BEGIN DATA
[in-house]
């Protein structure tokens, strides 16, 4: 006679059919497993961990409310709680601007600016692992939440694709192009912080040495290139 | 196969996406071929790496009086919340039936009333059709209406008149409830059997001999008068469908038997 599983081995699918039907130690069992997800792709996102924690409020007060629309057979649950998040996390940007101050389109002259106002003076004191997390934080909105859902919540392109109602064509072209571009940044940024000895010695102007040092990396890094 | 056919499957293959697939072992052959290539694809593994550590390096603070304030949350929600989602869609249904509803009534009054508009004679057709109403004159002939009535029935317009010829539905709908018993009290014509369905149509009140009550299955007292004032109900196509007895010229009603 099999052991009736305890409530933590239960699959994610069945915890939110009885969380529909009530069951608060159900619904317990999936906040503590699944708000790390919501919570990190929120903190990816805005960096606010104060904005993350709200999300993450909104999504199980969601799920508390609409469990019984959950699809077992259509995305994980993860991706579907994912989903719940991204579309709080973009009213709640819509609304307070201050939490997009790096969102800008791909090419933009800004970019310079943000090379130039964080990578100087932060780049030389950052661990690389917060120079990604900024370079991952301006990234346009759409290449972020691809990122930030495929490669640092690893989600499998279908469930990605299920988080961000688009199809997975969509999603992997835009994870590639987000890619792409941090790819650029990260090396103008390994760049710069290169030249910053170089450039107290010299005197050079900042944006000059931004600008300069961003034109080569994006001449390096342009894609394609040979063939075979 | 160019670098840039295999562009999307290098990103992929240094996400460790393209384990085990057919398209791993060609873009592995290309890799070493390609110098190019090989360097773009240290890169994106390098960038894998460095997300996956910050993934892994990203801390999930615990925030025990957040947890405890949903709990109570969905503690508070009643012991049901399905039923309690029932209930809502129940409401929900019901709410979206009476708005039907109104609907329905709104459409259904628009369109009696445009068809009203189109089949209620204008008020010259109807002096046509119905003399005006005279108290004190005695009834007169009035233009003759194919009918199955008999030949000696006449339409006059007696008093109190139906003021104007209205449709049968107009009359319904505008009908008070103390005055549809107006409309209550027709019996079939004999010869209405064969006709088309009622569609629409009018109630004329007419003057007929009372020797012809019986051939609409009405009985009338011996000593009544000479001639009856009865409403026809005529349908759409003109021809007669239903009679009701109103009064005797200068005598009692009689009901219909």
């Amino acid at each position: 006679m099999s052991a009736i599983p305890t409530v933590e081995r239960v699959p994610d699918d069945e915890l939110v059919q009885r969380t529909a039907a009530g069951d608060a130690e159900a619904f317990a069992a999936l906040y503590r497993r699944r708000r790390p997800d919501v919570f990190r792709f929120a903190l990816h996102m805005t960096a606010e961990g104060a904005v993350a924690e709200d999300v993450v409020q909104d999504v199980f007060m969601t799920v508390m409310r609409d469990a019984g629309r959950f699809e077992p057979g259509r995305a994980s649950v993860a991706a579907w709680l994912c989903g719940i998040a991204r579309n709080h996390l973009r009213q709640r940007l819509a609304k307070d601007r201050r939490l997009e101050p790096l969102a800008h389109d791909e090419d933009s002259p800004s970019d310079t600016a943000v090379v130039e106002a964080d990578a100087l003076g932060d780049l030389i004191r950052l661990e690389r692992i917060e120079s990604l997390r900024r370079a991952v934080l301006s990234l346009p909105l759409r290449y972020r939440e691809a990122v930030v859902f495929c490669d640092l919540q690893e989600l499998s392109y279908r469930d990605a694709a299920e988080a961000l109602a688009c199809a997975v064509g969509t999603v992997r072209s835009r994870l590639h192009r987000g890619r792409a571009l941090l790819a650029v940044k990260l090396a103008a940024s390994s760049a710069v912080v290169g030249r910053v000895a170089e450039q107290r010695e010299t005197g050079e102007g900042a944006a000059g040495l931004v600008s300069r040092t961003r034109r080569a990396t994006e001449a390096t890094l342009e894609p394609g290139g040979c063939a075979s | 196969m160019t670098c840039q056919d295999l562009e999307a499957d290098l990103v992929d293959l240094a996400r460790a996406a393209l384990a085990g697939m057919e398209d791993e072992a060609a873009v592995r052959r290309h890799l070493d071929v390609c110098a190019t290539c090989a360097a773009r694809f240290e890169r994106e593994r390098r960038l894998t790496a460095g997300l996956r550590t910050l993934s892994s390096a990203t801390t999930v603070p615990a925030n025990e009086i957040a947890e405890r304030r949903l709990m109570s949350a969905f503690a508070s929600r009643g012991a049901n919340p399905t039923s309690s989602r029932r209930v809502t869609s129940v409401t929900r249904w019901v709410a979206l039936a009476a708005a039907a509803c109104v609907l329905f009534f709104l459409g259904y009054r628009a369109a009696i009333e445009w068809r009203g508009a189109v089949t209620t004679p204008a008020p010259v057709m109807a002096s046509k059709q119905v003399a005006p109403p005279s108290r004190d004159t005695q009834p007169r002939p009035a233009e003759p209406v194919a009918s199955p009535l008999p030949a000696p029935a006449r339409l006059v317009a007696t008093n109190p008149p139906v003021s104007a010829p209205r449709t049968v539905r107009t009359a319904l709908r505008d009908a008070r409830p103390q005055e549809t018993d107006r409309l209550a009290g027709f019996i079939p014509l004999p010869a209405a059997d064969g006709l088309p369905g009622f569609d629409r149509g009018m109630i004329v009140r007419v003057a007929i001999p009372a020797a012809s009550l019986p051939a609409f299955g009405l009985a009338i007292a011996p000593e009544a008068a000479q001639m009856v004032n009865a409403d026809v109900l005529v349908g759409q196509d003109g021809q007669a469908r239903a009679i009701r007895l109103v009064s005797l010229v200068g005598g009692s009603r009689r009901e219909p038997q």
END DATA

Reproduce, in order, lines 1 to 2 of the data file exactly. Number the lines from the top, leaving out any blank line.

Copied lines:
[in-house]
């Protein structure tokens, strides 16, 4: 006679059919497993961990409310709680601007600016692992939440694709192009912080040495290139 | 196969996406071929790496009086919340039936009333059709209406008149409830059997001999008068469908038997 599983081995699918039907130690069992997800792709996102924690409020007060629309057979649950998040996390940007101050389109002259106002003076004191997390934080909105859902919540392109109602064509072209571009940044940024000895010695102007040092990396890094 | 056919499957293959697939072992052959290539694809593994550590390096603070304030949350929600989602869609249904509803009534009054508009004679057709109403004159002939009535029935317009010829539905709908018993009290014509369905149509009140009550299955007292004032109900196509007895010229009603 099999052991009736305890409530933590239960699959994610069945915890939110009885969380529909009530069951608060159900619904317990999936906040503590699944708000790390919501919570990190929120903190990816805005960096606010104060904005993350709200999300993450909104999504199980969601799920508390609409469990019984959950699809077992259509995305994980993860991706579907994912989903719940991204579309709080973009009213709640819509609304307070201050939490997009790096969102800008791909090419933009800004970019310079943000090379130039964080990578100087932060780049030389950052661990690389917060120079990604900024370079991952301006990234346009759409290449972020691809990122930030495929490669640092690893989600499998279908469930990605299920988080961000688009199809997975969509999603992997835009994870590639987000890619792409941090790819650029990260090396103008390994760049710069290169030249910053170089450039107290010299005197050079900042944006000059931004600008300069961003034109080569994006001449390096342009894609394609040979063939075979 | 160019670098840039295999562009999307290098990103992929240094996400460790393209384990085990057919398209791993060609873009592995290309890799070493390609110098190019090989360097773009240290890169994106390098960038894998460095997300996956910050993934892994990203801390999930615990925030025990957040947890405890949903709990109570969905503690508070009643012991049901399905039923309690029932209930809502129940409401929900019901709410979206009476708005039907109104609907329905709104459409259904628009369109009696445009068809009203189109089949209620204008008020010259109807002096046509119905003399005006005279108290004190005695009834007169009035233009003759194919009918199955008999030949000696006449339409006059007696008093109190139906003021104007209205449709049968107009009359319904505008009908008070103390005055549809107006409309209550027709019996079939004999010869209405064969006709088309009622569609629409009018109630004329007419003057007929009372020797012809019986051939609409009405009985009338011996000593009544000479001639009856009865409403026809005529349908759409003109021809007669239903009679009701109103009064005797200068005598009692009689009901219909």